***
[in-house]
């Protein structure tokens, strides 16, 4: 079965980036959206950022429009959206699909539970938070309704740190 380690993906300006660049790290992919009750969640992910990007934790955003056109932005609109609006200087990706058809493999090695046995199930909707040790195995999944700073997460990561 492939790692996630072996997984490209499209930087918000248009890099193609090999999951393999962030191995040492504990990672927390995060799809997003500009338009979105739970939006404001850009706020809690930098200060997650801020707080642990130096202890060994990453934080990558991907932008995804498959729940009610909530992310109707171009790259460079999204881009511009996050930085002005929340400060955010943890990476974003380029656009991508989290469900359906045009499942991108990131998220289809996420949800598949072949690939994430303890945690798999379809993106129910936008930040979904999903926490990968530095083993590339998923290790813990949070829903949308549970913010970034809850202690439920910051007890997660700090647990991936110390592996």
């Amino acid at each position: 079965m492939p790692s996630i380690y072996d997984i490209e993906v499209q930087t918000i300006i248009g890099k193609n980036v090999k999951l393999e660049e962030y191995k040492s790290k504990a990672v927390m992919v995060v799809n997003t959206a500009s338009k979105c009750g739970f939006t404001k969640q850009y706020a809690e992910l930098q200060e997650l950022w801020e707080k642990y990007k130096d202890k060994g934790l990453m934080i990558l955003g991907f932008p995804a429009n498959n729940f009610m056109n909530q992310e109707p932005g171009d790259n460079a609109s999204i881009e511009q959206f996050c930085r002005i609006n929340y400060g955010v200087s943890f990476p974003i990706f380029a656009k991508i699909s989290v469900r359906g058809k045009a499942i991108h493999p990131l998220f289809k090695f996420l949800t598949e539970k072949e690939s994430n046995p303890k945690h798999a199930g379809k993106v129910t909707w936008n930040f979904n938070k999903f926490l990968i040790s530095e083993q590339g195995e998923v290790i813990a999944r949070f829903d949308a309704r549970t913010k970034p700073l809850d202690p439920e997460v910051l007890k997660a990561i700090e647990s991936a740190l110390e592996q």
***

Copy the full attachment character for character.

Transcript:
[in-house]
């Protein structure tokens, strides 16, 4: 079965980036959206950022429009959206699909539970938070309704740190 380690993906300006660049790290992919009750969640992910990007934790955003056109932005609109609006200087990706058809493999090695046995199930909707040790195995999944700073997460990561 492939790692996630072996997984490209499209930087918000248009890099193609090999999951393999962030191995040492504990990672927390995060799809997003500009338009979105739970939006404001850009706020809690930098200060997650801020707080642990130096202890060994990453934080990558991907932008995804498959729940009610909530992310109707171009790259460079999204881009511009996050930085002005929340400060955010943890990476974003380029656009991508989290469900359906045009499942991108990131998220289809996420949800598949072949690939994430303890945690798999379809993106129910936008930040979904999903926490990968530095083993590339998923290790813990949070829903949308549970913010970034809850202690439920910051007890997660700090647990991936110390592996």
């Amino acid at each position: 079965m492939p790692s996630i380690y072996d997984i490209e993906v499209q930087t918000i300006i248009g890099k193609n980036v090999k999951l393999e660049e962030y191995k040492s790290k504990a990672v927390m992919v995060v799809n997003t959206a500009s338009k979105c009750g739970f939006t404001k969640q850009y706020a809690e992910l930098q200060e997650l950022w801020e707080k642990y990007k130096d202890k060994g934790l990453m934080i990558l955003g991907f932008p995804a429009n498959n729940f009610m056109n909530q992310e109707p932005g171009d790259n460079a609109s999204i881009e511009q959206f996050c930085r002005i609006n929340y400060g955010v200087s943890f990476p974003i990706f380029a656009k991508i699909s989290v469900r359906g058809k045009a499942i991108h493999p990131l998220f289809k090695f996420l949800t598949e539970k072949e690939s994430n046995p303890k945690h798999a199930g379809k993106v129910t909707w936008n930040f979904n938070k999903f926490l990968i040790s530095e083993q590339g195995e998923v290790i813990a999944r949070f829903d949308a309704r549970t913010k970034p700073l809850d202690p439920e997460v910051l007890k997660a990561i700090e647990s991936a740190l110390e592996q």